Unilever CEO Alan Jope said July 22 his company remains “fully committed” to doing business in Israel. Jope was distancing his global company from an announcement made earlier this week by Ben & Jerry’s ice cream brand to stop serving Israel’s West Bank settlements. Still, Jope made it clear the ice cream brand was autonomous to make such a decision.
Ben & Jerry’s announced July 19 on the company website it will stop operations in the Palestinian territories, because it is “inconsistent with our values.” Within minutes, the news sparked a flurry of reactions across the Israeli press and social media. People were quick to call the company’s decision “anti-Israel” or “antisemitic,” or even to describe it as a new kind of terrorism. Prime Minister Naftali Bennett tweeted that “Ben & Jerry’s decided to brand itself as an anti-Israeli ice cream,” and referred to the decision as “a boycott” of Israel. Foreign Minister Yair Lapid tweeted, “Ben & Jerry’s decision is a disgraceful surrender to antisemitism; the boycott, divestment and sanctions movement; and everything bad about the anti-Israel and anti-Jewish discourse.” Even Israel’s new president, Isaac Herzog, jumped into the fray, describing the company’s decision as “a new form of terrorism.”
Yes, there were all sorts of harsh words and condemnations from Israelis, upset with the company’s decision, but there were also quite a few people on the left who congratulated the company for its stance. These included Chairman of the Arab Joint List Ayman Odeh who created a Facebook post with him eating ice cream. Along with some remarks about giving up his “diet,” he commented, “We admire those international companies that boycott the occupation.”
Knesset member Mossi Raz of Meretz announced, “Once again Israel is hurt by the immorality of the settlements,” while Balad Chairman Sami Abou Shahadeh sent his congratulations to the company via Twitter, writing, “We welcome the principled stance of Ben & Jerry’s and call on all companies to contribute to justice and peace by acting in accordance with the guiding principles of the United Nations regarding businesses and rights.” As if all that was not enough, an online petition has been created with the title, “Israelis Congratulate Ben & Jerry’s.”
There is no doubt that Ben & Jerry’s decision succeeded in reigniting the debate in Israel over the settlements, after a yearslong absence. Is a boycott of the settlements the same as a boycott of Israel? It is important to point out that the status of the settlements is controversial in Israel, just as it is a bone of contention between Israel and the rest of the international community. The Knesset never approved the annexation of the West Bank, and Israel never imposed Israeli law on the territories. That is why there are people who support the company and wonder what all the commotion is about. It is occupation, after all, and Palestinians have been living under occupation for decades.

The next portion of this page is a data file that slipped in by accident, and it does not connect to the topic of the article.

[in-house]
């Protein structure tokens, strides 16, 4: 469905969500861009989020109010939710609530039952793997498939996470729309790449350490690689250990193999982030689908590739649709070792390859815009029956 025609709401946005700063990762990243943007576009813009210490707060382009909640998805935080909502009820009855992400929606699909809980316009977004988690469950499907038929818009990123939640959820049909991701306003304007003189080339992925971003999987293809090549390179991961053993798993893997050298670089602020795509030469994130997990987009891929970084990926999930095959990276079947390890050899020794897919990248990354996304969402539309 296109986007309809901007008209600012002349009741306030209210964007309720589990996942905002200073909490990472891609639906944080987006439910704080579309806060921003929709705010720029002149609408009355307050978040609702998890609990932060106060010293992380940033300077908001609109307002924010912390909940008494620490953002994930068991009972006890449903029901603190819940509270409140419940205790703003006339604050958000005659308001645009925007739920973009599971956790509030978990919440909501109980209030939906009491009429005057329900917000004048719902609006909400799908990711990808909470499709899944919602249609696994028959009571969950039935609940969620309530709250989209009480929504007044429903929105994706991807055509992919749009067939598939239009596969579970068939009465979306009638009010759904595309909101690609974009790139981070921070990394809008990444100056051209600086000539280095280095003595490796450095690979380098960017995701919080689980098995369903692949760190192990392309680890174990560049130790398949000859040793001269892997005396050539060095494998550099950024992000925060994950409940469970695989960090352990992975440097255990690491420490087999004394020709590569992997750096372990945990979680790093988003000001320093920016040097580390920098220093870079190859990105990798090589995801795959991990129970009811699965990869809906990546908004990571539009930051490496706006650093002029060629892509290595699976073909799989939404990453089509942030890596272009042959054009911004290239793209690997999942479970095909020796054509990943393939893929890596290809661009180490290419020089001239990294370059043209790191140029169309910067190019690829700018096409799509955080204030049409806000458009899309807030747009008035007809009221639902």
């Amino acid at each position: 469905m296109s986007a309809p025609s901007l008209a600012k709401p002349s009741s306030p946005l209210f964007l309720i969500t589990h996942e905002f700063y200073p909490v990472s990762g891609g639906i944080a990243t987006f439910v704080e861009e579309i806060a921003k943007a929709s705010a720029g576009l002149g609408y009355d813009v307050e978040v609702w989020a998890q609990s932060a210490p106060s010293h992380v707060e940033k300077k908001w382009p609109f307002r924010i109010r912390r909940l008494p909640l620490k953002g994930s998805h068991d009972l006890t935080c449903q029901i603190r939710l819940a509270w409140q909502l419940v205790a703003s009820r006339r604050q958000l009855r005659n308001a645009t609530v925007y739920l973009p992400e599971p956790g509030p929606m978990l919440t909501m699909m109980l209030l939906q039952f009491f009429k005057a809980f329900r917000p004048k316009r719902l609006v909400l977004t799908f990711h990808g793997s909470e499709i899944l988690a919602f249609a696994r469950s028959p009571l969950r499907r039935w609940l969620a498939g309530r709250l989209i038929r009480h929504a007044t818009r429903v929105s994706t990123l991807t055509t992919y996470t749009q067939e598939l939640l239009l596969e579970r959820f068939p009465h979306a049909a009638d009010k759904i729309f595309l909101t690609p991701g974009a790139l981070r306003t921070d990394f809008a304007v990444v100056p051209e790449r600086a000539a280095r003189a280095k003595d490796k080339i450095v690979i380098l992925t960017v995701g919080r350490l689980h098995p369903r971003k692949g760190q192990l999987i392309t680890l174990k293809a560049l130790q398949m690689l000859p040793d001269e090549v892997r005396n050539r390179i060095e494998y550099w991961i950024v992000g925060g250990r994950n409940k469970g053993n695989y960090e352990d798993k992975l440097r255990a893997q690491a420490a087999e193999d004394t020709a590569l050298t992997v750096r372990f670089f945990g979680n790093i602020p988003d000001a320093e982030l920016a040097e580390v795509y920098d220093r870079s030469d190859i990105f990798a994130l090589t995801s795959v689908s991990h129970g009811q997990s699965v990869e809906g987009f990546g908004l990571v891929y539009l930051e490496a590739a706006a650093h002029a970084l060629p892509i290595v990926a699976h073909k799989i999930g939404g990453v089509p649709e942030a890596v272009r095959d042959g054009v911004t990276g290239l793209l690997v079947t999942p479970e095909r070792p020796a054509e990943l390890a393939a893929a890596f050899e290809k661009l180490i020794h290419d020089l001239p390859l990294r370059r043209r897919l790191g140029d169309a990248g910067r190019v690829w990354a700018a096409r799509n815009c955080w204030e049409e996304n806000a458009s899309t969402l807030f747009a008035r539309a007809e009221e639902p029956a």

Odeh Bisharat from the Arab village of Yafia told Al-Monitor that he supports the decision. He said, “The claim that the boycott of the occupied territories is antisemitic is disgraceful. Ending the occupation should be a clear Israeli interest, because a nation that suppresses another cannot be free. The enlightened world is asked to pay its part to end this intolerable situation, in which millions of Palestinians are denied freedom of movement, and are forced behind barricades and barbed wire, where they are exposed to abuse from the settlers and the occupation itself.”
In contrast, former Israel Defense Forces spokesman Avi Benayahu posted a series of tweets attacking Ben & Jerry’s. He told Al-Monitor, “In my opinion, the decision by Ben & Jerry’s not to allow the Israeli holder of the local franchise to sell ice cream in the territories is miserable and dangerous. This is not the first time that Israel has come up against incidents like this. It must reject them and fight against them, regardless of whether you support the settlements or oppose the occupation. Boycotts are dangerous. Just as I oppose boycotts of Arab businesses in Acre, Jaffa and Nazareth, I oppose a boycott of the settlements. The Palestinian-Israeli conflict must be resolved, but ice cream and hamburgers must be removed from the equation.”
Ben & Jerry’s is not the first company that refuses to accept the existing situation in the West Bank or that distinguishes between the settlements and Israel proper. In 2018, Airbnb announced that it would remove listings in the territories, only to go back on its decision later. Earlier this month, the Norwegian financial firm KLP announced that it was withdrawing its investments from 16 companies with ties to the settlements. Similarly, the popular fast food chain McDonalds once refused to open branches in the settlements, while the European Commission adopted guidelines on labeling products from West Bank settlements, East Jerusalem and the Golan Heights, indicating that the product was manufactured in an Israeli settlement.
Given all of this, the recent decision by Ben & Jerry’s was hardly unprecedented. Rather, it follows in the footsteps of other businesses — big and small — that distinguish between Israel and the settlements, and that do not consider the settlements to be an integral part of the State of Israel.